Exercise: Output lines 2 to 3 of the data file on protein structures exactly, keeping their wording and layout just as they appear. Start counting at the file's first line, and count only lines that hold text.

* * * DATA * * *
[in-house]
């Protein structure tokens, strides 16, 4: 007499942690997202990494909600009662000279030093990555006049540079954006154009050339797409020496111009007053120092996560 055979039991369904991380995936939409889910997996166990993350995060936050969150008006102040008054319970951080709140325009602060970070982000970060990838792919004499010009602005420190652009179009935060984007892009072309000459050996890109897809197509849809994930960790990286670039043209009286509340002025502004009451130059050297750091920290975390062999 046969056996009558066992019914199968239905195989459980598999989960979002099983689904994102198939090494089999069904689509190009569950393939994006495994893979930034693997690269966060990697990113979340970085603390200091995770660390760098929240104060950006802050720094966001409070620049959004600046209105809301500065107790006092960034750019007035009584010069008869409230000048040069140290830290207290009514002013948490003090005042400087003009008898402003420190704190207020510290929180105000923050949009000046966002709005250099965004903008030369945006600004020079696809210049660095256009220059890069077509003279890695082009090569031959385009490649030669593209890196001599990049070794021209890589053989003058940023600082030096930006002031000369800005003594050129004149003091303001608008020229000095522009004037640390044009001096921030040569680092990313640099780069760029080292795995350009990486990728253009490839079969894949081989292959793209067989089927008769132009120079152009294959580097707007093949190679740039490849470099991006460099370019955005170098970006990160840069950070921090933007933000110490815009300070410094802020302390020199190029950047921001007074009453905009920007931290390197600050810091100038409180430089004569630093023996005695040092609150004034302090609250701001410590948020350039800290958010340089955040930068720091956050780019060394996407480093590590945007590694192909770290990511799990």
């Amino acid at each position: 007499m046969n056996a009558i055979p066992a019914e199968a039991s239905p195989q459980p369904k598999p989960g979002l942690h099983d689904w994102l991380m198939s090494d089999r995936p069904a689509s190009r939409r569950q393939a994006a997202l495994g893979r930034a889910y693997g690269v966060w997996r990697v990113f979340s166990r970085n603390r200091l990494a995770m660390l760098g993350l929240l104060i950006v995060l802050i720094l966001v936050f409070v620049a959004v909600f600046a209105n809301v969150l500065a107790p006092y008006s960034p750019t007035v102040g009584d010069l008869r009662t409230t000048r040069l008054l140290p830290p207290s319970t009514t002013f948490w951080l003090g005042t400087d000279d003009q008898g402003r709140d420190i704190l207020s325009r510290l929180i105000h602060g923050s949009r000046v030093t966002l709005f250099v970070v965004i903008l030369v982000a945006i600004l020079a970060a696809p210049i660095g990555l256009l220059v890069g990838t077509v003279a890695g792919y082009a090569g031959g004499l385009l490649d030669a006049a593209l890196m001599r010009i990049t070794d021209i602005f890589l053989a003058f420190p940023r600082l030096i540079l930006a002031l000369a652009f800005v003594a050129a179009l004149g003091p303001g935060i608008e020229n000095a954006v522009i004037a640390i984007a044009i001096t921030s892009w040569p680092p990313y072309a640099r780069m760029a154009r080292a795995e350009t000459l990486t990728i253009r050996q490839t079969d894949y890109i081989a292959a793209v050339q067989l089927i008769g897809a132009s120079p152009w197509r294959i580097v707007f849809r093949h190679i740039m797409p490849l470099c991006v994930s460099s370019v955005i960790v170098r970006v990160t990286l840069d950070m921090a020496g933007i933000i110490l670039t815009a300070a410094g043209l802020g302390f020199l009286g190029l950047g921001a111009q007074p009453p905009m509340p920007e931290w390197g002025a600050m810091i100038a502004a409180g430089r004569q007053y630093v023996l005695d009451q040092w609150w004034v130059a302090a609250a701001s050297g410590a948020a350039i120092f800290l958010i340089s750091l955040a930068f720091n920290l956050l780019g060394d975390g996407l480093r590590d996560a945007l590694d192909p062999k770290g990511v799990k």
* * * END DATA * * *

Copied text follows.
């Protein structure tokens, strides 16, 4: 007499942690997202990494909600009662000279030093990555006049540079954006154009050339797409020496111009007053120092996560 055979039991369904991380995936939409889910997996166990993350995060936050969150008006102040008054319970951080709140325009602060970070982000970060990838792919004499010009602005420190652009179009935060984007892009072309000459050996890109897809197509849809994930960790990286670039043209009286509340002025502004009451130059050297750091920290975390062999 046969056996009558066992019914199968239905195989459980598999989960979002099983689904994102198939090494089999069904689509190009569950393939994006495994893979930034693997690269966060990697990113979340970085603390200091995770660390760098929240104060950006802050720094966001409070620049959004600046209105809301500065107790006092960034750019007035009584010069008869409230000048040069140290830290207290009514002013948490003090005042400087003009008898402003420190704190207020510290929180105000923050949009000046966002709005250099965004903008030369945006600004020079696809210049660095256009220059890069077509003279890695082009090569031959385009490649030669593209890196001599990049070794021209890589053989003058940023600082030096930006002031000369800005003594050129004149003091303001608008020229000095522009004037640390044009001096921030040569680092990313640099780069760029080292795995350009990486990728253009490839079969894949081989292959793209067989089927008769132009120079152009294959580097707007093949190679740039490849470099991006460099370019955005170098970006990160840069950070921090933007933000110490815009300070410094802020302390020199190029950047921001007074009453905009920007931290390197600050810091100038409180430089004569630093023996005695040092609150004034302090609250701001410590948020350039800290958010340089955040930068720091956050780019060394996407480093590590945007590694192909770290990511799990």
């Amino acid at each position: 007499m046969n056996a009558i055979p066992a019914e199968a039991s239905p195989q459980p369904k598999p989960g979002l942690h099983d689904w994102l991380m198939s090494d089999r995936p069904a689509s190009r939409r569950q393939a994006a997202l495994g893979r930034a889910y693997g690269v966060w997996r990697v990113f979340s166990r970085n603390r200091l990494a995770m660390l760098g993350l929240l104060i950006v995060l802050i720094l966001v936050f409070v620049a959004v909600f600046a209105n809301v969150l500065a107790p006092y008006s960034p750019t007035v102040g009584d010069l008869r009662t409230t000048r040069l008054l140290p830290p207290s319970t009514t002013f948490w951080l003090g005042t400087d000279d003009q008898g402003r709140d420190i704190l207020s325009r510290l929180i105000h602060g923050s949009r000046v030093t966002l709005f250099v970070v965004i903008l030369v982000a945006i600004l020079a970060a696809p210049i660095g990555l256009l220059v890069g990838t077509v003279a890695g792919y082009a090569g031959g004499l385009l490649d030669a006049a593209l890196m001599r010009i990049t070794d021209i602005f890589l053989a003058f420190p940023r600082l030096i540079l930006a002031l000369a652009f800005v003594a050129a179009l004149g003091p303001g935060i608008e020229n000095a954006v522009i004037a640390i984007a044009i001096t921030s892009w040569p680092p990313y072309a640099r780069m760029a154009r080292a795995e350009t000459l990486t990728i253009r050996q490839t079969d894949y890109i081989a292959a793209v050339q067989l089927i008769g897809a132009s120079p152009w197509r294959i580097v707007f849809r093949h190679i740039m797409p490849l470099c991006v994930s460099s370019v955005i960790v170098r970006v990160t990286l840069d950070m921090a020496g933007i933000i110490l670039t815009a300070a410094g043209l802020g302390f020199l009286g190029l950047g921001a111009q007074p009453p905009m509340p920007e931290w390197g002025a600050m810091i100038a502004a409180g430089r004569q007053y630093v023996l005695d009451q040092w609150w004034v130059a302090a609250a701001s050297g410590a948020a350039i120092f800290l958010i340089s750091l955040a930068f720091n920290l956050l780019g060394d975390g996407l480093r590590d996560a945007l590694d192909p062999k770290g990511v799990k």